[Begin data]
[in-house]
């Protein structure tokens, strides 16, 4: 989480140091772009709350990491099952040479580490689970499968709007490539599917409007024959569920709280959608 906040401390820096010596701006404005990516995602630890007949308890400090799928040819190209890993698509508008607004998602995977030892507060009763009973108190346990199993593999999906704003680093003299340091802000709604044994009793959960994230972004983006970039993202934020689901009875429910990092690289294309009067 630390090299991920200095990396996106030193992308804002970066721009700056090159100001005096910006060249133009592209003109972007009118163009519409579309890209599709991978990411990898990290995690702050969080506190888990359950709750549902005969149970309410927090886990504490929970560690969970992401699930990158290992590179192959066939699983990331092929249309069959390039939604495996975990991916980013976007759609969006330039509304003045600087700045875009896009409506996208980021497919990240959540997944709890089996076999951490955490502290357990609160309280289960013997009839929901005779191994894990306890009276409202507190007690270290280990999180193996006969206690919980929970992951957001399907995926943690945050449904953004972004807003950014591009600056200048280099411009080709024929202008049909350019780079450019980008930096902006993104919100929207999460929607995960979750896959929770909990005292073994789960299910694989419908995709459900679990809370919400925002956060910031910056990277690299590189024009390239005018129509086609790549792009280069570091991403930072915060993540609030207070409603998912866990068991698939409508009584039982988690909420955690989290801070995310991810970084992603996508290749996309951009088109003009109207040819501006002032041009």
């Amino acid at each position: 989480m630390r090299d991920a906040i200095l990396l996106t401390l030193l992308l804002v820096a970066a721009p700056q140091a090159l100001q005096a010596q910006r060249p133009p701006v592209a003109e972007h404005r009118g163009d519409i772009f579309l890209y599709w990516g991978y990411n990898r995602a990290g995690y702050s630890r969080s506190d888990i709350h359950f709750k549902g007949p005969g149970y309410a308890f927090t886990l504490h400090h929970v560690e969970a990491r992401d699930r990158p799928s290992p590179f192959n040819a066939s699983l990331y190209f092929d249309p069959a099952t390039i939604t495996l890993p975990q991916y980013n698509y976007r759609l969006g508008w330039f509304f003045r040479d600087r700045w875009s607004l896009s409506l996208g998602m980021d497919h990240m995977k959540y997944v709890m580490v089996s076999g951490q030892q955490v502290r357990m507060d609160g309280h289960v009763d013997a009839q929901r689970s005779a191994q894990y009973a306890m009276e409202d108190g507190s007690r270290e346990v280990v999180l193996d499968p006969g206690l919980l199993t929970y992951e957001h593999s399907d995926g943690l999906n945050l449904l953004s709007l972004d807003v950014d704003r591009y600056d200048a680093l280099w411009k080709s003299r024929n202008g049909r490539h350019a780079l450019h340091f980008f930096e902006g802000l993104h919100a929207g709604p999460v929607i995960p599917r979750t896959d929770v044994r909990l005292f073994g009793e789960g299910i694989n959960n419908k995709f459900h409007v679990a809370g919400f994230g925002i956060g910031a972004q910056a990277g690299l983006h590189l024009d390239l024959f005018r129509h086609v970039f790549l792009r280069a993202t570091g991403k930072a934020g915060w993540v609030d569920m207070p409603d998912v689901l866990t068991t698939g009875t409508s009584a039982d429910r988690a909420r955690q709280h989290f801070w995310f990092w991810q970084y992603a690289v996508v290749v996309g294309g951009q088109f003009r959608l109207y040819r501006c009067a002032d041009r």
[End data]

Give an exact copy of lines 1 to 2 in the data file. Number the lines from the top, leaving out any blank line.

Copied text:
[in-house]
């Protein structure tokens, strides 16, 4: 989480140091772009709350990491099952040479580490689970499968709007490539599917409007024959569920709280959608 906040401390820096010596701006404005990516995602630890007949308890400090799928040819190209890993698509508008607004998602995977030892507060009763009973108190346990199993593999999906704003680093003299340091802000709604044994009793959960994230972004983006970039993202934020689901009875429910990092690289294309009067 630390090299991920200095990396996106030193992308804002970066721009700056090159100001005096910006060249133009592209003109972007009118163009519409579309890209599709991978990411990898990290995690702050969080506190888990359950709750549902005969149970309410927090886990504490929970560690969970992401699930990158290992590179192959066939699983990331092929249309069959390039939604495996975990991916980013976007759609969006330039509304003045600087700045875009896009409506996208980021497919990240959540997944709890089996076999951490955490502290357990609160309280289960013997009839929901005779191994894990306890009276409202507190007690270290280990999180193996006969206690919980929970992951957001399907995926943690945050449904953004972004807003950014591009600056200048280099411009080709024929202008049909350019780079450019980008930096902006993104919100929207999460929607995960979750896959929770909990005292073994789960299910694989419908995709459900679990809370919400925002956060910031910056990277690299590189024009390239005018129509086609790549792009280069570091991403930072915060993540609030207070409603998912866990068991698939409508009584039982988690909420955690989290801070995310991810970084992603996508290749996309951009088109003009109207040819501006002032041009």